The main picture is of a little wall hanging I have, made for me by a lady in her 80s. Its intricate and beautifully detailed, and a lovely thing to have, but its also a useful reminder about prepping in terms of the community at large.
The second picture is a detail of the reverse, to show how she engineered a really simple way of making a little “rail” to support the picture as a whole, and to provide a lengthy attachment that could be used with a hook. I love this: she used two thin knitting needles, and sewed them into the fabric of the hanging, you can just see the painstaking hand-stitching. This is what any good prepper does: minimal work to adapt the resources at hand, so the job gets done with a minimum of fuss.
Most elderly people are women, but some are men, of course they are, and the generation currently in their eighties were the last generation in the UK – currently, at least – to be conscripted. Those gents sunning themselves in the beer garden or taking a little walk in the park, they may well have skills that you really, really didn’t expect to find. Don’t underestimate them, any of them, male or female.
Because of our ageing population, older people make up an increasingly large part of our numbers. And quite a few of them are pretty healthy, even in their 80s. This wall hanging is a reminder that even though they don’t have the physical strength or stamina of younger people, many of them still have skills and knowledge and dexterity, and will be willing to help in all sorts of ways in emergencies.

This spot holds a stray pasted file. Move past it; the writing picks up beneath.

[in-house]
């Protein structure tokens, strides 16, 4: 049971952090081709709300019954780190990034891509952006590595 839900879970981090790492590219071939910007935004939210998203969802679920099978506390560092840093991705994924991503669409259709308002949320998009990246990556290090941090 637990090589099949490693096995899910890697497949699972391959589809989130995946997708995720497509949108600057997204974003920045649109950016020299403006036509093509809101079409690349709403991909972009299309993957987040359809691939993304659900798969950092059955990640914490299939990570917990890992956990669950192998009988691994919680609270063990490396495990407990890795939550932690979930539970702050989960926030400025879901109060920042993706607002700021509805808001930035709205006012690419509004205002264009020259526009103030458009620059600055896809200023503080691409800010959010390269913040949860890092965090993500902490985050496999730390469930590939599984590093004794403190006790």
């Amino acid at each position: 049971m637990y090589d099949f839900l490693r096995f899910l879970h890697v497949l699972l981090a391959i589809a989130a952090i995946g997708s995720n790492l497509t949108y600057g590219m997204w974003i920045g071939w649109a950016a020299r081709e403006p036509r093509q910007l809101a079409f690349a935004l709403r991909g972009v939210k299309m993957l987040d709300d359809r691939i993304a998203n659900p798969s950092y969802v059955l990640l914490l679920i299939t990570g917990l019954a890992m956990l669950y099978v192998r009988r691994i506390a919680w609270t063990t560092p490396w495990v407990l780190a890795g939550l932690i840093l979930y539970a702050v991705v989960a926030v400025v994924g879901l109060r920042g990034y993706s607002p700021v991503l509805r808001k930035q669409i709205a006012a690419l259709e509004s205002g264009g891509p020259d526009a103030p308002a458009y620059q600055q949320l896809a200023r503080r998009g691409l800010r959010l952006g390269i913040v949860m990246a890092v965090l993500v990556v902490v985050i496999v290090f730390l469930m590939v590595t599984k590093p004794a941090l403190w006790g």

Those emergencies might be ordinary, everyday emergencies today – passing on messages, feeding the dog, being in the house to take in a delivery, watering the plants, collecting the post, that sort of thing.
But if times got really hard, for instance if the economy collapsed and local communities had to become more self reliant or go under, they might be called upon to do all sorts of other things. Here are just a few:
– providing space – to store goods, to grow young plants of various sizes, or even to have people bunk with them for a while, if need be.
– babysitting/watching the children.
– monitoring radios.
– monitoring solar battery chargers.
– darning and mending.
– information on local people and resources.
There’s a bit of a philosophical point as well: what kind of society do you want your kids to grow up in? How would you want to be treated if you or your kids are ill, or get an injury, or you manage to survive what life throws at you and you just get old? We’re all looking after each other, in the long term.
Health, wealth and happiness to us all.